Acrophobia. Claustrophobia. Arachnophobia. From a fear of heights to a fear of spiders, there’s a name for almost every phobia these days. I couldn’t find a word for my irrational fear, however. It only strikes me in certain places, at certain times, and involves a very specific object. Like, I definitely can’t have a relaxing picnic in Central Park or lay peacefully on a towel on a crowded beach. That’s right: I won’t set foot in Sheep’s Meadow on a busy summer afternoon because I’m freakin’ terrified of…
FRISBEES. And I have reason to be.
A few years ago, on a beautiful summer day, my then-boyfriend of six months and I went to Central Park with a group of friends. I plopped down on a blanket with my dog and my latest NYPL book while my BF began teaching a friend of his the proper way to throw a frisbee. Standing just three feet away from me, the friend accidentally hurled the disc behind himself, in the opposite direction it was intended to go…. slamming right into the center of my face.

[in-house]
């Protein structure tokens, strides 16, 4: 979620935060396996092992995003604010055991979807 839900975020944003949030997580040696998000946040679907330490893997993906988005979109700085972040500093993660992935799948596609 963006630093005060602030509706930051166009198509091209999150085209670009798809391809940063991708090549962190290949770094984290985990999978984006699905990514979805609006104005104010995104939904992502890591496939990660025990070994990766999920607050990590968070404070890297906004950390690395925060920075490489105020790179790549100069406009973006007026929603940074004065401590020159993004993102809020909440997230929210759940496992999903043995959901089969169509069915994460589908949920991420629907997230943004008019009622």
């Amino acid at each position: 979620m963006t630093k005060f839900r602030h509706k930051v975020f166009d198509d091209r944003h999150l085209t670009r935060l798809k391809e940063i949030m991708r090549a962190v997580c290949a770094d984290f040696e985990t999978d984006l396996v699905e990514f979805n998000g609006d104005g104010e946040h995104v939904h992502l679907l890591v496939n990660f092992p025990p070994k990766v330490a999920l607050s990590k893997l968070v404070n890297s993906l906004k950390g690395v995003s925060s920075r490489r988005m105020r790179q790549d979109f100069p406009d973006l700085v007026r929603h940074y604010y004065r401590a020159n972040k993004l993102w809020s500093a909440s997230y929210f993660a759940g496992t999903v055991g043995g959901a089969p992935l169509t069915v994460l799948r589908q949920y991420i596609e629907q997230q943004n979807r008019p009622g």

Pain and panic ensued, and I knew I had to get medical attention to stop the bleeding. My boyfriend asked if he should come with me, and I told him I would be fine without him. Which, I guess, was the truth — I would be fine by myself, but should I be by myself? (Well, I did have my dog!) I pushed him to stay at the park, and he didn’t push back.
I was out of work for the next week, slurping all of my food through a straw. Aside from stitches in my mouth and severe bruising, it looked like nothing was broken. Any small fractures would repair over time. I didn’t want my boyfriend to see me, but after a few days, I gave in and let him come over. When I opened the door, he burst out laughing and told me I looked just like Marge Simpson, and then he ended up eating all of the Tasti-D frozen yogurt he had brought over for me. The entire experience hurt me deeply inside and out, and the relationship was irreparably affected.
The past has an interesting way of resurfacing. Last week, a throbbing pain in my face and jaw escalated into facial cellulitis and the most severe pain I’ve ever experienced in my life. Emergency doctors were baffled as to the cause. Thankfully, I was rescued by the amazingly talented Dr. Sol Schwartzstein, the Jewish dentist doppelgänger of McDreamy from Grey’s Anatomy. He operated painlessly on me and prescribed the necessary aggressive antibiotics to tackle the bacterial infection that had spread through a microfracture in an otherwise healthy tooth. The microfracture responsible for the entire episode was likely the result of a past facial trauma… like a frisbee to the face!